With little to show for his years so far in office, the governor has taken to trumpeting and advertising hollow accomplishments. His signature “accomplishment” is the tarring of 500 kilometers of roads. Missing in that claim – assuming the accuracy of the figure – is the poor quality of the roads. Last June, I traveled on Ifite road in Awka, one of the most recently tarred roads, and an important traffic artery that leads to the state-owned university. Despite the recentness of its construction, the road was already filled with potholes.

In fact the state capital, Awka, is so rundown and wretched that it would do war-ravaged Mogadishu no credit at all. What’s clear is that the governor believes his image to constitute aesthetic asset. Wherever you turn in the state capital, you’re bound to see some billboard, always with an image of Mr. Obi’s face. Some billboards carry cheap exhortations. Most tout the governor’s ostensible accomplishments. And what are these achievements? In one, Mr. Obi boasts of distributing 10,000 computers to schools and communities. In another, that he has provided some transformers. One was compelled to ask, what kind of computers? Did Mr. Obi ensure that the recipient schools have Internet access? Do they have qualified computer technicians? Do they even have electric power?

A pattern that seems to define Mr. Obi’s approach to governance is a relentless pursuit of the elephantine but hollow project. With fanfare he invited President Goodluck Jonathan to commission the Kenneth Onwuka Dike e-library in Awka. But there’s neither a single book nor computer in that so-called library. During my visit in June, the building was skirted by overgrown bush. Looking at the sign announcing the library, one was amazed. Does an empty building become a library – an e-library, for that matter – simply because a governor named it as one?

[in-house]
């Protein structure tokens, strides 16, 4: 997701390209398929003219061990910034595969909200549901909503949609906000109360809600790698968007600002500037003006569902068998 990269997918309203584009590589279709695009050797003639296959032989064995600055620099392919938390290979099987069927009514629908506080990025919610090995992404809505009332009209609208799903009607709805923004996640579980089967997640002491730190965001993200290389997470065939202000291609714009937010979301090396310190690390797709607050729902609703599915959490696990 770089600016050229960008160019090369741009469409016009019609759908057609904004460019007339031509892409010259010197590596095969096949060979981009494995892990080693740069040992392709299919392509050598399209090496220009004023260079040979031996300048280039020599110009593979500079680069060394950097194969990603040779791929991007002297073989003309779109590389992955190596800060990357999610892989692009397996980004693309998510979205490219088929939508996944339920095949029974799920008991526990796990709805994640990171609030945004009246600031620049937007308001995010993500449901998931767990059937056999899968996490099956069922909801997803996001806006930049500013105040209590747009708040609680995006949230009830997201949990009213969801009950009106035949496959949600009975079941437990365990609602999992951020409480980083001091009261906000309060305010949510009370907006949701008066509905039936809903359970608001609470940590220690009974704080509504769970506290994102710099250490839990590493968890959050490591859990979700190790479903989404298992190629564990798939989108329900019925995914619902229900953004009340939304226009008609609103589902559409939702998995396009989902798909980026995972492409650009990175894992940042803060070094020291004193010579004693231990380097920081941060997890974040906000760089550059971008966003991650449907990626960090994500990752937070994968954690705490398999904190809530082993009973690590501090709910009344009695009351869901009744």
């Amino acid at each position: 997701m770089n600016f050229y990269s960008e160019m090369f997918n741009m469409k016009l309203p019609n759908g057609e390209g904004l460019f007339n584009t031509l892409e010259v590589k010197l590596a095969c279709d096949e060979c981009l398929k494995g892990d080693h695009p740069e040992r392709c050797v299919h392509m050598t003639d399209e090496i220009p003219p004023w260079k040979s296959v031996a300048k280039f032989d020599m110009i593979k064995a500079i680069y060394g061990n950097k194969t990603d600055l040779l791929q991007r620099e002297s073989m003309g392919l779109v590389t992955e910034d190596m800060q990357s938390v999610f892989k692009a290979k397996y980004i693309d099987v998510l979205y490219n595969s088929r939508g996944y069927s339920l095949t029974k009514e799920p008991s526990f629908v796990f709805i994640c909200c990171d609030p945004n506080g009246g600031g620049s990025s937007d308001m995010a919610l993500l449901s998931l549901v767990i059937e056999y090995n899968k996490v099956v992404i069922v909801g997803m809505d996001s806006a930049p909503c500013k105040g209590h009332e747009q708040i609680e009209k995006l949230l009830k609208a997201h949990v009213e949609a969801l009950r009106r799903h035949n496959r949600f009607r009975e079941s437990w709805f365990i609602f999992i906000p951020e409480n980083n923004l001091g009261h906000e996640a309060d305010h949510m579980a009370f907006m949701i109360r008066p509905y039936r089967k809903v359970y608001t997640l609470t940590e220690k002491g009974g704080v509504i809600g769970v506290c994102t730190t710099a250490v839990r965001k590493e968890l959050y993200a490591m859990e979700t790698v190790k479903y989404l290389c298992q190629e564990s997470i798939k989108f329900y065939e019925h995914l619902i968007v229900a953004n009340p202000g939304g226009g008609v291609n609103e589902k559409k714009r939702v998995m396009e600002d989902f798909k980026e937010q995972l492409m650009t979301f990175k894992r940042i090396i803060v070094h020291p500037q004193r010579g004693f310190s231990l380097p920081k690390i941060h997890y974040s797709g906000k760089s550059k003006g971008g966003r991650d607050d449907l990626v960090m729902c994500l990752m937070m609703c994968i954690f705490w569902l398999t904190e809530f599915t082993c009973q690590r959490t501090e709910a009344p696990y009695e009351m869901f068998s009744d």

I drove past a huge structure under construction in Awka that the governor has named a teaching hospital. I am no medical expert, but I knew that the building was ill suited for a hospital. A hospital needs a lot of ventilation and light. The alleged teaching hospital in Awka has only its bigness going for it. The windows are horribly small. In fact – judging by their poor ventilation – it would be cruel to house prisoners in those structures.

At any rate, one couldn’t figure out Mr. Obi’s obsession with building a teaching hospital when he has remained nonchalant in the face of a long-running strike by state-employed medical doctors. If he’s averse to offering his doctors a relatively small wage increase to persuade them to call off their strike, how and where is he going to attract doctors to fill the positions in all the departments of a teaching hospital?

Governor Obi’s depleted political fortunes illustrate the certain hazards of cultivating an imperial mindset. Obi’s troubles are self-inflicted, for he started out with tremendous goodwill, in Anambra and beyond. He alone can arrest, and hopefully reverse, his political downfall. It would take a recognition, one, that the people of Anambra deserve far better than he has given them, two, that propaganda can take him nowhere, three, that the people he governs are wise enough to distinguish between a governor who serves them and one who serves self, and, four, that the best form of leadership is one that weds imagination and action.

Written by
Okey Ndibe